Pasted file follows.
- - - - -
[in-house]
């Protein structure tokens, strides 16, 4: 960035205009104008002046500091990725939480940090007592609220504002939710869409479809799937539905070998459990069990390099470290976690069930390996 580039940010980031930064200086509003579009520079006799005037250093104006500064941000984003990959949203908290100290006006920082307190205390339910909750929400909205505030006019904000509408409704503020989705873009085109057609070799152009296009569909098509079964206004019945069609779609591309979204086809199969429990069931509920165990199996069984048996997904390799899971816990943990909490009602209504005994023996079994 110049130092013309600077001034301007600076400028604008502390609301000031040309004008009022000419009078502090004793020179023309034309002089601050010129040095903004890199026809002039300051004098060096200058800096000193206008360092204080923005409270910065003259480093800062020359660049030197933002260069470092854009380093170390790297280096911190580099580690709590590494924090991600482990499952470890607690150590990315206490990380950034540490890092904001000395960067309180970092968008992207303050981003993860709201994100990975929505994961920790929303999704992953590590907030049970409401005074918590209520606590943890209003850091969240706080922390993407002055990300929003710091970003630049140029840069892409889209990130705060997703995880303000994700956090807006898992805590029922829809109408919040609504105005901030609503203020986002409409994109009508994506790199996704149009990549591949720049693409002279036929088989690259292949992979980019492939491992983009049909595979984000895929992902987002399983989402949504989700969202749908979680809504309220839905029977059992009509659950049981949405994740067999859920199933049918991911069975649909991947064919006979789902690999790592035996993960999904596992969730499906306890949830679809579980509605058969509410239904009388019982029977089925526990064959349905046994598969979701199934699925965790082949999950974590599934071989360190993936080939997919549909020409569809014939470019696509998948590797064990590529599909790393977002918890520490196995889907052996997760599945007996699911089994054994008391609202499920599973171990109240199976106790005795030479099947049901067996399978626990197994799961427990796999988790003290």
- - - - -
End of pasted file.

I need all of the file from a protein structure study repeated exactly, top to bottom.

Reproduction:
[in-house]
């Protein structure tokens, strides 16, 4: 960035205009104008002046500091990725939480940090007592609220504002939710869409479809799937539905070998459990069990390099470290976690069930390996 580039940010980031930064200086509003579009520079006799005037250093104006500064941000984003990959949203908290100290006006920082307190205390339910909750929400909205505030006019904000509408409704503020989705873009085109057609070799152009296009569909098509079964206004019945069609779609591309979204086809199969429990069931509920165990199996069984048996997904390799899971816990943990909490009602209504005994023996079994 110049130092013309600077001034301007600076400028604008502390609301000031040309004008009022000419009078502090004793020179023309034309002089601050010129040095903004890199026809002039300051004098060096200058800096000193206008360092204080923005409270910065003259480093800062020359660049030197933002260069470092854009380093170390790297280096911190580099580690709590590494924090991600482990499952470890607690150590990315206490990380950034540490890092904001000395960067309180970092968008992207303050981003993860709201994100990975929505994961920790929303999704992953590590907030049970409401005074918590209520606590943890209003850091969240706080922390993407002055990300929003710091970003630049140029840069892409889209990130705060997703995880303000994700956090807006898992805590029922829809109408919040609504105005901030609503203020986002409409994109009508994506790199996704149009990549591949720049693409002279036929088989690259292949992979980019492939491992983009049909595979984000895929992902987002399983989402949504989700969202749908979680809504309220839905029977059992009509659950049981949405994740067999859920199933049918991911069975649909991947064919006979789902690999790592035996993960999904596992969730499906306890949830679809579980509605058969509410239904009388019982029977089925526990064959349905046994598969979701199934699925965790082949999950974590599934071989360190993936080939997919549909020409569809014939470019696509998948590797064990590529599909790393977002918890520490196995889907052996997760599945007996699911089994054994008391609202499920599973171990109240199976106790005795030479099947049901067996399978626990197994799961427990796999988790003290």